Four ways that a free VPN can profit from its users

Four ways that a free VPN can profit from its users
Image Credit: Pixabay

VPNs can be divided into two types: free VPN services and paid. Running a VPN service requires considerable investment in all manner of elements, including a good website, client software for a variety of platforms, many servers in multiple locations with plenty of bandwidth, and a customer support team to keep all this working throughout the entire world.

Better quality paid VPN providers make this considerable and ongoing investment to offer a robust VPN service which has strong throughput, with unlimited data allowance, and excellent customer support – all for a reasonable monthly subscription fee.

On the other hand, a free VPN can easily find itself in a tight spot right from the start. Without the crucial benefit of a paid subscriber base, the obvious question is: how does the provider pay to keep a decent quality service afloat?

Let’s delve into this issue, and take a look at how a free VPN can make some money to keep its operation running – although as we’ll see, too often this can be at the user’s expense.

1. The ‘gateway’ VPN

In some cases, such as Windscribe or Tunnelbear, the free VPN service that is offered is piggybacked onto the infrastructure of the firm’s paid VPN offering. The hope is that a free user will get to experience the VPN first-hand, and be converted to a paid subscriber of the premium service once they realize the value proposition. This type of VPN service sometimes gets dubbed ‘freemium.’

This sort of makes a freemium VPN tier a kind of ‘gateway’ VPN, not unlike when infant formula is handed out to new mothers while in hospital after the delivery of their new-born, a practice known to discourage breastfeeding.

Still, we can’t seriously fault the VPN providers for having a free VPN tier as a recurring trial for users, trying to bring them into their revenue fold as they blow through the monthly data allowance every month. However, this practice can’t be all that profitable, as plenty of popular VPNs do not offer any free tier.

For many users, online privacy is the entire point of using a VPN (Image Credit: Pixabay)

For many users, online privacy is the entire point of using a VPN (Image Credit: Pixabay)

(Image: © Pixabay)

2. Kicking privacy to the curb

A primary reason for using a VPN is to regain control of your online privacy. After all, once it leaves your computer and goes onto the internet, your data is available for your ISP to access as it transmits the information along to its intended destination. This whole issue came to the forefront back in 2017 when the FCC’s privacy regulations that govern the ISPs were overturned, thereby giving clearance to your ISP to collect and sell your data. Not surprisingly, what followed was a large surge in VPN subscriptions as users attempted to re-establish and protect their privacy online.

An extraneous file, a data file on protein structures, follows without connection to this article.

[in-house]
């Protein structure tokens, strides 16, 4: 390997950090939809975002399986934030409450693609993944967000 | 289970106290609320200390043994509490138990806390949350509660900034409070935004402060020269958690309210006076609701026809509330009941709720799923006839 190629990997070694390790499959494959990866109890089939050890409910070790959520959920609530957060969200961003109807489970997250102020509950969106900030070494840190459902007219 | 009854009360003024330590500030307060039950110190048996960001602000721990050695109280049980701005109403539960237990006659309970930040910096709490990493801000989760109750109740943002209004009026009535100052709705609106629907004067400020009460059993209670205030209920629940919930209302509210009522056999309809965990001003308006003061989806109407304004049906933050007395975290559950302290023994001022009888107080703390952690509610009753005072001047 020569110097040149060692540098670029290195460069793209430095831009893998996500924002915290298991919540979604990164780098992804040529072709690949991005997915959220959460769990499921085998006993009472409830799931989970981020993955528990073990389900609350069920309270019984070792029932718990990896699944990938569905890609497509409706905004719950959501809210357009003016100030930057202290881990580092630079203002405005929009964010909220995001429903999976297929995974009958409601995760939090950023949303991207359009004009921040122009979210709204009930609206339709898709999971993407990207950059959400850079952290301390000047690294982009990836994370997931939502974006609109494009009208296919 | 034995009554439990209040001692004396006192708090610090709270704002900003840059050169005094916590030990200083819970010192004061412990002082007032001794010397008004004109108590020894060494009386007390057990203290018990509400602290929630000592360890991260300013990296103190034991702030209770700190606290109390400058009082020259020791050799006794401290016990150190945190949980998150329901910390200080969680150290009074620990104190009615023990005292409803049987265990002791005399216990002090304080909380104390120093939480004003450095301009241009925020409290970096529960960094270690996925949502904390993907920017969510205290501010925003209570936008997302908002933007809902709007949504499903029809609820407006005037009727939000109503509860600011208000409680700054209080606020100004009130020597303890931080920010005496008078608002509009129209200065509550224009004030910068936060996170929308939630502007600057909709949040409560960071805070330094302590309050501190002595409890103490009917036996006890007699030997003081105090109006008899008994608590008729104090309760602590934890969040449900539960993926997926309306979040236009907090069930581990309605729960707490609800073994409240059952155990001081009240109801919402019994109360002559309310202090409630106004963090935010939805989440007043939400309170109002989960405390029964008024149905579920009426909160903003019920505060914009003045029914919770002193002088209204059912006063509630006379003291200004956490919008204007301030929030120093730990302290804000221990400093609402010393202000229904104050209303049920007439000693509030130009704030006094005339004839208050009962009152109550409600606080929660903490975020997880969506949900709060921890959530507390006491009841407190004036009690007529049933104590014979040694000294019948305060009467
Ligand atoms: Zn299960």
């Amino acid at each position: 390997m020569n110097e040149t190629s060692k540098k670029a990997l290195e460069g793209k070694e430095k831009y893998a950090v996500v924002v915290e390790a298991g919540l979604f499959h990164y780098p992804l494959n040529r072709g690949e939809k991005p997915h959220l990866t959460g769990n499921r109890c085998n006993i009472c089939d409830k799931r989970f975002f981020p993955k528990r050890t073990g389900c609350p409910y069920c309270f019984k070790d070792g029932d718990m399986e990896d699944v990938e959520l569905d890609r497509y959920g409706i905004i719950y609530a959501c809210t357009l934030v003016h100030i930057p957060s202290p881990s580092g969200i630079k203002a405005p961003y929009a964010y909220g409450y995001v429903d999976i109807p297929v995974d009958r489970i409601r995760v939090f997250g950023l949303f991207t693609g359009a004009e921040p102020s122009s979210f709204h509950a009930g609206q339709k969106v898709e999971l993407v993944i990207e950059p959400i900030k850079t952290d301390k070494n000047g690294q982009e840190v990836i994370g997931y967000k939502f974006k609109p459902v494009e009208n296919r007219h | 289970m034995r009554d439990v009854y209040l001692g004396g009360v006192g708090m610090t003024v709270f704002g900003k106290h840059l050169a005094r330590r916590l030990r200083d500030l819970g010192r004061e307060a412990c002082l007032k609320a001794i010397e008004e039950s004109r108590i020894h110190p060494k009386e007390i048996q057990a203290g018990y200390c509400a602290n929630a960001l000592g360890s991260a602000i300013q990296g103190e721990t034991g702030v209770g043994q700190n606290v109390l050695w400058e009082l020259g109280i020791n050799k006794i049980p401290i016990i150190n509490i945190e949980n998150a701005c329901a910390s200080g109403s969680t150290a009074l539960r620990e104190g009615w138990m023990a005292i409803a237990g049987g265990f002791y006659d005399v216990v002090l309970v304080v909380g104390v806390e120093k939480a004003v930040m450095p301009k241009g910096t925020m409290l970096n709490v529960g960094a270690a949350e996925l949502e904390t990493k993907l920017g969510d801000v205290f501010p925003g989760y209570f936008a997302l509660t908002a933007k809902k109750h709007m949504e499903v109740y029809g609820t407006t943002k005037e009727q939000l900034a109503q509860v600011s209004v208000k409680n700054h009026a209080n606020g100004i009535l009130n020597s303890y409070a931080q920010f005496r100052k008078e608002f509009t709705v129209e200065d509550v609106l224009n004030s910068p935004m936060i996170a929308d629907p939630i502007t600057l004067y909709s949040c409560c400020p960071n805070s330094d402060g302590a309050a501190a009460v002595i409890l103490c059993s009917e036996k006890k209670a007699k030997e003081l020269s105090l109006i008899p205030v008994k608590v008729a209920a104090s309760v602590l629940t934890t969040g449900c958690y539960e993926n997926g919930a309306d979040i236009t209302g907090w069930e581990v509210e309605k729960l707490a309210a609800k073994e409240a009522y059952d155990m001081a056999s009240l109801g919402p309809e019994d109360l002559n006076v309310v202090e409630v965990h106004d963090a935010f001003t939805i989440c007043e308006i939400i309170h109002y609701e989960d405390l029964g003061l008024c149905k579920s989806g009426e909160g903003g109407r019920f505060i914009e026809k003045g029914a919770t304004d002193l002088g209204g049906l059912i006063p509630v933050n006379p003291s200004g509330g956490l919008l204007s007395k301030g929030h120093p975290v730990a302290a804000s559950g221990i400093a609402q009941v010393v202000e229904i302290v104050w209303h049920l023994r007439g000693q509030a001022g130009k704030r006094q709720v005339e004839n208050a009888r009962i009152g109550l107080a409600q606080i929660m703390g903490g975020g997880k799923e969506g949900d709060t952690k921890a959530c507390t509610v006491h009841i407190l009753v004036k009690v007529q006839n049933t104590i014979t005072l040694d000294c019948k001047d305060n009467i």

What we have to bear in mind, though, is that while using a VPN means that your ISP won’t be able to access your internet traffic, the VPN provider will instead. And that’s precisely why informed buyers look for a VPN with a fully disclosed privacy policy, based in a country with established legal privacy protections such as Switzerland or Romania.

However, going with a free VPN does not afford this same level of privacy. A free VPN can potentially collect all kinds of data on you, including your email, location, cell phone number, and browsing data. This data can then be sold to the highest bidder, which uses it for targeted advertising.

Users of free VPNs certainly have to bear in mind that their data could be potentially used for profit in one way or another, including selling it to affiliate advertisers.

HolaVPN has been at the center of some controversy to say the least (Image Credit: HolaVPN)

HolaVPN has been at the center of some controversy to say the least (Image Credit: HolaVPN)

3. Share and share alike

You pay good money for your connection to the internet, whether that’s your fixed broadband connection, or mobile data plan. At the very least, you would not want to share the bandwidth you pay for, and indeed if that was to happen, you could potentially be liable for another user’s illicit online activities.

Yet with one free VPN provider, HolaVPN, this is exactly what happened. HolaVPN doesn’t have its own network of servers, but effectively crowdsources, with everyone using the service providing them bandwidth – not only for the free HolaVPN offering, but also for a related paid product known as Luminati. In addition, your device could become the exit node for another user’s activity, making you potentially liable for their actions.

As we reported at the end of last year: “The bandwidth of HolaVPN users is being sold via Luminati and their machines could end up becoming part of a botnet facilitated by the network. Cybercriminals could take advantage of this access to a user’s system to perform various illegal or unauthorized activities on their machines.”

4. Billboards on the superhighway

A traditional way to make money online is with advertising, and the more targeted these ads are, the better. Certainly this has been a profitable business for the likes of Google.

With a user’s browsing going through a VPN, this can quickly become a treasure trove of information for the provider, and just as with Google, this can be used to target ads at the user. In fact, this is an all too common practice that again is the antithesis of the privacy desired when using a VPN. The user is being tracked and logged, with the free VPN provider intending to profit from this.